The first of the big celebratory events for the Gareloch’s 90th birthday. Teams from the Fairy Class at Cultra on Belfast Loch and the Howth 17 Footers visited for a three cornered team racing match.
We were all bright eyed and expectant on Saturday morning but the Gareloch was its usual self. There were ripples here and there but no air to speak of. The decision was made to take the boats to the East Patch, off Helensburgh, where there was a steady and reliable breeze.
The plan was for six races and Race Officers Bill Inglis and Simon Jackson, aboard Tim Henderson’s Blue Iris, got them all in. Albeit the last three were shorter than they would have liked. Two teams of four boats raced at a time with the third on Bill and Jane McLaren’s Vagrant of Clyde, enjoying hospitality and listening to tales of adventure sailing round the world. If it has a coastline, Vagrant has been there.
The visitors raced each other first, with Howth taking the win. Both were feeling their way and aggression was muted. The Garelochs, on the other hand, had been practicing and had benefited from coaching by expert team racer, Mark Greenhalgh. We knew where we wanted to be on the starting line and we knew how to slow an opposition boat so as to promote one of ours. We won our next two races.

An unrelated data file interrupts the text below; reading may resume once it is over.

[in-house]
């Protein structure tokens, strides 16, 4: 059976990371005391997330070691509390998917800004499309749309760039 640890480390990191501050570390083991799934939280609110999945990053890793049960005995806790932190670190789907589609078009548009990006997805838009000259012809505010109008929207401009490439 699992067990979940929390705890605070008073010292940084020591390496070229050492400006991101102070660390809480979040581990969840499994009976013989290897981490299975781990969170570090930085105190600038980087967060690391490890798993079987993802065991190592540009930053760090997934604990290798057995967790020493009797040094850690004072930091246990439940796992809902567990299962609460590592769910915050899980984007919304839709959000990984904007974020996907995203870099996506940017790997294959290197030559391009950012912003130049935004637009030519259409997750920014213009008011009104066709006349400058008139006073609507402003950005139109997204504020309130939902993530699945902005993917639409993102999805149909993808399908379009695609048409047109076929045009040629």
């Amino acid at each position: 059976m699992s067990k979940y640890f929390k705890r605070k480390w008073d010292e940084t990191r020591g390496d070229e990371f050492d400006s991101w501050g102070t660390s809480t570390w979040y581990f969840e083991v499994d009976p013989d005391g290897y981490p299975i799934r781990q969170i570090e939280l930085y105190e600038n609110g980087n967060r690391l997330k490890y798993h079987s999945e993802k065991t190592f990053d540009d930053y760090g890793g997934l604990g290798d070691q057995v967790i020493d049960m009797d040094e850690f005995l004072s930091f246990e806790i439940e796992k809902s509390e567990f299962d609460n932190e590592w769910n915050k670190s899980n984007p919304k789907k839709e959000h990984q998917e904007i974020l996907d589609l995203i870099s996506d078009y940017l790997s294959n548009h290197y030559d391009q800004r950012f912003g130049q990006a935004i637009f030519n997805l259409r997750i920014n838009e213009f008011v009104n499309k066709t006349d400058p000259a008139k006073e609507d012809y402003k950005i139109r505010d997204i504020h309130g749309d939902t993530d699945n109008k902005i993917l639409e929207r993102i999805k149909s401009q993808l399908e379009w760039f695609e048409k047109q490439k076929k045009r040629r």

In the fourth the Fairies got the better of Howth. Howth won the match on aggregate. By now, things were getting a little tighter. The Garelochs were still winning starts but not with as much conviction as earlier. There were times in the last two of our races where the home team was in trouble. Delaying tactics going upwind and turnovers downwind brought enough of us through for a series of four wins.
The dinner on Saturday evening was especially good. These team racing matches began more than 30 years ago so that we reminisced and remembered all those characters who were so central but are no longer with us.
A fleet race on Sunday morning. The idea was that helms from the team racing should crew for members of an opposing team. Six boats competed. For some, it was the morning after the night before. The Gareloch at first teased us with large, glassy areas of water. In the end there was wind for a good race. Howth 17 sailor Seamus McLoughlin in Catriona got to the better air on the Clynder shore first. He made good use of Catriona’s spinnaker downwind and was never in any danger. Even from Vagrant, who had a few of the more delicate aboard and sailed the course.